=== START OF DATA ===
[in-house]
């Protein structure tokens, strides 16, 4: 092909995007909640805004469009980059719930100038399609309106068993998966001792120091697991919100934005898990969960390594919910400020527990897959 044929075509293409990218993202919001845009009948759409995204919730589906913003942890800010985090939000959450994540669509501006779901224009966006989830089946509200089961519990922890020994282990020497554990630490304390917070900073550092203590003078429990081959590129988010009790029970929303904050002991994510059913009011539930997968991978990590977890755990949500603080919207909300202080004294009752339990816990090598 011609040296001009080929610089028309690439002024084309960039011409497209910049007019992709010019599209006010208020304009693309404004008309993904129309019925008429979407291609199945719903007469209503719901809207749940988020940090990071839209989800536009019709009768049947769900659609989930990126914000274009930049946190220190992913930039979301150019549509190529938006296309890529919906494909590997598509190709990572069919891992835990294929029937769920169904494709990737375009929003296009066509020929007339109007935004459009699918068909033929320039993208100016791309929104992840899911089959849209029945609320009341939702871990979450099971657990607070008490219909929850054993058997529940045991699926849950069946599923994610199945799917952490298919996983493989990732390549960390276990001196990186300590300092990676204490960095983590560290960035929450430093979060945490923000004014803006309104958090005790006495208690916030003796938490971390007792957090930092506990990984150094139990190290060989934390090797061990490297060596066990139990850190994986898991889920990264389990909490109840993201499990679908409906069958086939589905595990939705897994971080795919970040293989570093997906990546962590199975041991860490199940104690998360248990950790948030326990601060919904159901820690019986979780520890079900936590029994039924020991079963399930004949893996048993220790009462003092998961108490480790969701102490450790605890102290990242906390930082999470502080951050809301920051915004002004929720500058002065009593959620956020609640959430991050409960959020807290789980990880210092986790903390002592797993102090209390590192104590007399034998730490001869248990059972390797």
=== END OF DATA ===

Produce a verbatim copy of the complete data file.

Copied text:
[in-house]
């Protein structure tokens, strides 16, 4: 092909995007909640805004469009980059719930100038399609309106068993998966001792120091697991919100934005898990969960390594919910400020527990897959 044929075509293409990218993202919001845009009948759409995204919730589906913003942890800010985090939000959450994540669509501006779901224009966006989830089946509200089961519990922890020994282990020497554990630490304390917070900073550092203590003078429990081959590129988010009790029970929303904050002991994510059913009011539930997968991978990590977890755990949500603080919207909300202080004294009752339990816990090598 011609040296001009080929610089028309690439002024084309960039011409497209910049007019992709010019599209006010208020304009693309404004008309993904129309019925008429979407291609199945719903007469209503719901809207749940988020940090990071839209989800536009019709009768049947769900659609989930990126914000274009930049946190220190992913930039979301150019549509190529938006296309890529919906494909590997598509190709990572069919891992835990294929029937769920169904494709990737375009929003296009066509020929007339109007935004459009699918068909033929320039993208100016791309929104992840899911089959849209029945609320009341939702871990979450099971657990607070008490219909929850054993058997529940045991699926849950069946599923994610199945799917952490298919996983493989990732390549960390276990001196990186300590300092990676204490960095983590560290960035929450430093979060945490923000004014803006309104958090005790006495208690916030003796938490971390007792957090930092506990990984150094139990190290060989934390090797061990490297060596066990139990850190994986898991889920990264389990909490109840993201499990679908409906069958086939589905595990939705897994971080795919970040293989570093997906990546962590199975041991860490199940104690998360248990950790948030326990601060919904159901820690019986979780520890079900936590029994039924020991079963399930004949893996048993220790009462003092998961108490480790969701102490450790605890102290990242906390930082999470502080951050809301920051915004002004929720500058002065009593959620956020609640959430991050409960959020807290789980990880210092986790903390002592797993102090209390590192104590007399034998730490001869248990059972390797």